The Affordable Care Act’s contraceptive coverage requirement has increased the use of birth control. But the pandemic took a major toll on access to contraception, perpetuating inequities in access.
A recent study of obstetrician-gynecologists (ob-gyns) found that the Affordable Care Act’s (ACA) contraceptive coverage requirement has increased the use of birth control among patients.
According to the report, nearly two-thirds of OBGYNs (63 percent) reported an increase in use of contraception from their patients and 69 percent reported an increase in their patients use of their preferred method of contraception. According to the same report, ob-gyns reported cost as an issue when discussing treatment or test options with their patients.
The finding is significant as the ACA only became law 11 years ago. In such a short time, the ACA has provided preventive health care services to over 61 million women. Some of these essential health care services include screenings for cervical and breast cancer, gestational diabetes, as well as access to the full range of contraceptive methods without incurring out-of-pocket costs.
Without question, the ACA’s contraception coverage requirement has allowed more people to access contraception. Even with the measure in place, the pandemic nevertheless took a toll on women’s contraceptive access to contraception, perpetuating inequities in access. According to a report, 33 percent of women reported that because of the pandemic they delayed or canceled visiting a health care provider for sexual reproductive health care or had trouble getting their birth control. Per the same report, barriers to care were more common among Black (38 percent) and Hispanic (45 percent) women than among white women (29 percent).
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In addition, women with low incomes were more likely (36 percent) than higher-income women (31 percent) to report having experienced delays or being unable to get contraceptive or reproductive health care because of the pandemic.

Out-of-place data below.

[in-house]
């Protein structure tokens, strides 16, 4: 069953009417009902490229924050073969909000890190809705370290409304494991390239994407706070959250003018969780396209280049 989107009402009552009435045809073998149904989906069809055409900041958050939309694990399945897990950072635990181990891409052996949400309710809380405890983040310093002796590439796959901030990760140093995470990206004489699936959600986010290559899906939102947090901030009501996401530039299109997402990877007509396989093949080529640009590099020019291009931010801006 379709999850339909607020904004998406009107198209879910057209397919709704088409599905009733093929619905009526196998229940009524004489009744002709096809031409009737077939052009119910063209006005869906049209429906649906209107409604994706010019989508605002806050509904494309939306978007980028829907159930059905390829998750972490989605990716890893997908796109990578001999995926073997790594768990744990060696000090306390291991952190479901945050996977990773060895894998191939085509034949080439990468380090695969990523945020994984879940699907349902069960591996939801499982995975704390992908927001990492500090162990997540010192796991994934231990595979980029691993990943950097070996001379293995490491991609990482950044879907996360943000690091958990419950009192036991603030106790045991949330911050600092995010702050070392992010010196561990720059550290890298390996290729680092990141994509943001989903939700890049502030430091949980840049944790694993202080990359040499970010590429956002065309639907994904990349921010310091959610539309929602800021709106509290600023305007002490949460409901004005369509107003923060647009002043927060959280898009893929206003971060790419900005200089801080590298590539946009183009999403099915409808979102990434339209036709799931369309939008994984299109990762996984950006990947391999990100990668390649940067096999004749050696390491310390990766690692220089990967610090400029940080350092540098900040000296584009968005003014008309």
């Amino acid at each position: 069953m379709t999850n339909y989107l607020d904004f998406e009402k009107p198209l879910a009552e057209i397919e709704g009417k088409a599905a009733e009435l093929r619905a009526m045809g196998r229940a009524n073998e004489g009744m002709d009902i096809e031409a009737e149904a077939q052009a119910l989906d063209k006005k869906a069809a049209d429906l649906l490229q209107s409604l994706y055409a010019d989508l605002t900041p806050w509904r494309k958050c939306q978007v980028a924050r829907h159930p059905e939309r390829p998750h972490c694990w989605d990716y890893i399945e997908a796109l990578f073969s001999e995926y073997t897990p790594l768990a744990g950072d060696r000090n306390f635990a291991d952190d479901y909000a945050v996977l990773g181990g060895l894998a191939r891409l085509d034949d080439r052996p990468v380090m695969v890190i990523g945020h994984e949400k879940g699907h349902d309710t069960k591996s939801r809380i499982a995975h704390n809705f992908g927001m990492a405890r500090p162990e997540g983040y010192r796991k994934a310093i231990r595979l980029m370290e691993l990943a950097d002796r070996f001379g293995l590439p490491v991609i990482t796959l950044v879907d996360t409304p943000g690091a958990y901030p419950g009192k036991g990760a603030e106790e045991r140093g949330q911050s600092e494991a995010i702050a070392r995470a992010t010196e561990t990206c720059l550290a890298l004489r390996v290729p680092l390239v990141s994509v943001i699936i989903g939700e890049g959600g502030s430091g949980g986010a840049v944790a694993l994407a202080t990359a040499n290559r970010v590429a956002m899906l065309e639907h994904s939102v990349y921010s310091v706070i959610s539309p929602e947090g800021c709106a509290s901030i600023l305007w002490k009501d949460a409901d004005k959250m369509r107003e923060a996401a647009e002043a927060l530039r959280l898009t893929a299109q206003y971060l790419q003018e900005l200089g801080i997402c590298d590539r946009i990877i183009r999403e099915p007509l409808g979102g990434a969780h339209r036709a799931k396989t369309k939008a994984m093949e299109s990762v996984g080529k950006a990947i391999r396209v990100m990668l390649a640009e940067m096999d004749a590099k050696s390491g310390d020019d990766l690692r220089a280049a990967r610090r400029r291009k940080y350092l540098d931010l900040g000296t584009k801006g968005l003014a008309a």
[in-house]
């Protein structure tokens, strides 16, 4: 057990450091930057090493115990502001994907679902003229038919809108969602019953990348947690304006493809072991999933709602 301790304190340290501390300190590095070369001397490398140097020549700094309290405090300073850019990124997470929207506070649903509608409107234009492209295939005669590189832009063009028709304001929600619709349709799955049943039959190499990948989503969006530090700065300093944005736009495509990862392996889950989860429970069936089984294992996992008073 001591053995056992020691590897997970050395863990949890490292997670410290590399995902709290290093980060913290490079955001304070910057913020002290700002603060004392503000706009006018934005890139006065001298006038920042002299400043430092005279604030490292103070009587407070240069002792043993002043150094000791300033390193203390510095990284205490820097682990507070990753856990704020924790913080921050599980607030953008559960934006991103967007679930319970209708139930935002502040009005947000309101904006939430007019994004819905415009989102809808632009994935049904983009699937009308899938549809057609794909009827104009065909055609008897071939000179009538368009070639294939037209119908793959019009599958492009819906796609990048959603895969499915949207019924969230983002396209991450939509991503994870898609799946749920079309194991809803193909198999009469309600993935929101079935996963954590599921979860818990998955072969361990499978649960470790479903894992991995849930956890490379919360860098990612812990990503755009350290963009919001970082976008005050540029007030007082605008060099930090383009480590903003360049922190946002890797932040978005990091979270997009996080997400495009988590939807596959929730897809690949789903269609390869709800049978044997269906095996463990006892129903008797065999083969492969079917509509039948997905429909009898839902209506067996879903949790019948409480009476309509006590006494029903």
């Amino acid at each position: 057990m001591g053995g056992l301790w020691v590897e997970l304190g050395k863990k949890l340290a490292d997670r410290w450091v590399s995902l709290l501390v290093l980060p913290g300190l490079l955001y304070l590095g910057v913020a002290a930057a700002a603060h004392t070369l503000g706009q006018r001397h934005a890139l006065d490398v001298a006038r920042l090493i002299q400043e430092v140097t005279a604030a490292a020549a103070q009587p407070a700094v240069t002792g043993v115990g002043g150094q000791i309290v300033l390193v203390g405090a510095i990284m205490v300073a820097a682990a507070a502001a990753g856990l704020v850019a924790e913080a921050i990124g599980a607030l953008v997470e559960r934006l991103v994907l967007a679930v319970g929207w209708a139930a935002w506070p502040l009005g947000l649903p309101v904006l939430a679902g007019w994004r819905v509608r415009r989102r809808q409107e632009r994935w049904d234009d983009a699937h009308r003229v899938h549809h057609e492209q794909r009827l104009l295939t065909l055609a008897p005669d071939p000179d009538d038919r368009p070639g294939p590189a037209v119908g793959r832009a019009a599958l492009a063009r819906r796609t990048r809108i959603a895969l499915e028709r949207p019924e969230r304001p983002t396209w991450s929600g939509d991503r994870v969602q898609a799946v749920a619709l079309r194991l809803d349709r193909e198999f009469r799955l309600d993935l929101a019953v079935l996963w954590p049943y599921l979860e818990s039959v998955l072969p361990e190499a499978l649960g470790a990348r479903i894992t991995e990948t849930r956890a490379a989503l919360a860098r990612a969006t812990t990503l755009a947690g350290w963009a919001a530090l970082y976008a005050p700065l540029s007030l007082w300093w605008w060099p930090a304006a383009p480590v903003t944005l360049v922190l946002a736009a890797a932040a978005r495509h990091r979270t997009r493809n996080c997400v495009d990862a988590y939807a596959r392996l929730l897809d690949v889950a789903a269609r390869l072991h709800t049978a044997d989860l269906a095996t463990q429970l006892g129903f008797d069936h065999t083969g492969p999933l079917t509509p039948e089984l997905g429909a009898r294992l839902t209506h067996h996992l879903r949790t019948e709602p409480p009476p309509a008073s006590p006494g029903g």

Also, 27 percent of women reported the pandemic has increased their worry about their ability to afford a specific method of contraception. Women with lower incomes were more likely than women with higher incomes to report a pandemic-related increase in worry about affording or obtaining contraception (32 percent vs. 23 percent).
Contraceptive Deserts Existed Long Before COVID
We must remember, however, that the lack of access to contraception some women face was an issue even before the pandemic. According to data from Power to Decide, more than 19 million women of reproductive age living in the U.S. are in need of publicly funded contraception and live in contraceptive deserts. These deserts represent counties where people in need lack reasonable access to a health center offering the full range of birth control methods. These women and patients must search for a clinic and often have to travel more than an hour to get to a clinic that offers the full range of birth control methods or wait a long time to get an appointment.
For some, the travel time to simply access contraception requires extra gas or bus fare, time away from school, unpaid time off work, or extra child care costs. For those struggling to make ends meet, these added expenses make accessing contraception cost-prohibitive.
As millions of people are struggling financially during the pandemic, the ACA’s contraception coverage requirement is more important than ever to help ensure that cost does not stand in the way of access to quality reproductive health care. There is no shortage of ideas of how to help those most impacted by the pandemic get on the road to recovery. Along with those ideas, we should also prioritize women’s health over politics.
Despite the benefits, the constant attacks on the ACA have resulted in decreasing access to insurance coverage and to no co-pay birth control that all people need to live healthy lives. Only last year a Supreme Court decision allowed employers to choose not to cover contraception for almost any reason. The Court will also be making a decision in California v. Texas—known as Texas v. U.S. in the lower courts—once again challenging the constitutionality of the ACA.
As a physician who provides reproductive health care, I was encouraged by the passing of the ACA for the promise it held for women from all walks of life. It was a critical step toward having a health care system that provides all people regardless of who they or where they live with health insurance.
As the future of the ACA hangs in the balance, we must continue to aggressively rebut these challenges to the constitutionality of the ACA. We must also continue to expand access even further and incorporate a patient focused approach that recognizes that almost everyone uses contraception and make it available to everyone who needs it.